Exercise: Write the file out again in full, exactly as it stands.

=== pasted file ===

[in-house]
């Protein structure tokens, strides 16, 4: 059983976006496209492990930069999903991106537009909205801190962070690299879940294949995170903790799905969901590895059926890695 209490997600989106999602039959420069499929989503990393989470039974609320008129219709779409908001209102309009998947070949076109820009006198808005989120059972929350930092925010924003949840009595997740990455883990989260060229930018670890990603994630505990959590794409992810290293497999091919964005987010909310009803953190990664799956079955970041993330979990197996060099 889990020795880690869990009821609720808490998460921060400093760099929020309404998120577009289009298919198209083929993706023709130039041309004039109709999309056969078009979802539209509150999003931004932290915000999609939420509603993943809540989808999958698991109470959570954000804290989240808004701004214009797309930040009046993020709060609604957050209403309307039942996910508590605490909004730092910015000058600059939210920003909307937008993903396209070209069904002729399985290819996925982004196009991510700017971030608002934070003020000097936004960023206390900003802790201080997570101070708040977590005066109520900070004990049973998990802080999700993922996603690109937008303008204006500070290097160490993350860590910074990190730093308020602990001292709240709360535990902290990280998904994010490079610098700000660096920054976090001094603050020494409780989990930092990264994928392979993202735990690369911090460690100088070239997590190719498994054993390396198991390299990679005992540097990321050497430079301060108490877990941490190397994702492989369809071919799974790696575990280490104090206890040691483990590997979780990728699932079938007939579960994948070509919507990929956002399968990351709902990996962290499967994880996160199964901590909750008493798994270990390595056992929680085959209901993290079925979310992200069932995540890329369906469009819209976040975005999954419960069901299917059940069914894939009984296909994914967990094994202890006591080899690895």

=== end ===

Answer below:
[in-house]
């Protein structure tokens, strides 16, 4: 059983976006496209492990930069999903991106537009909205801190962070690299879940294949995170903790799905969901590895059926890695 209490997600989106999602039959420069499929989503990393989470039974609320008129219709779409908001209102309009998947070949076109820009006198808005989120059972929350930092925010924003949840009595997740990455883990989260060229930018670890990603994630505990959590794409992810290293497999091919964005987010909310009803953190990664799956079955970041993330979990197996060099 889990020795880690869990009821609720808490998460921060400093760099929020309404998120577009289009298919198209083929993706023709130039041309004039109709999309056969078009979802539209509150999003931004932290915000999609939420509603993943809540989808999958698991109470959570954000804290989240808004701004214009797309930040009046993020709060609604957050209403309307039942996910508590605490909004730092910015000058600059939210920003909307937008993903396209070209069904002729399985290819996925982004196009991510700017971030608002934070003020000097936004960023206390900003802790201080997570101070708040977590005066109520900070004990049973998990802080999700993922996603690109937008303008204006500070290097160490993350860590910074990190730093308020602990001292709240709360535990902290990280998904994010490079610098700000660096920054976090001094603050020494409780989990930092990264994928392979993202735990690369911090460690100088070239997590190719498994054993390396198991390299990679005992540097990321050497430079301060108490877990941490190397994702492989369809071919799974790696575990280490104090206890040691483990590997979780990728699932079938007939579960994948070509919507990929956002399968990351709902990996962290499967994880996160199964901590909750008493798994270990390595056992929680085959209901993290079925979310992200069932995540890329369906469009819209976040975005999954419960069901299917059940069914894939009984296909994914967990094994202890006591080899690895």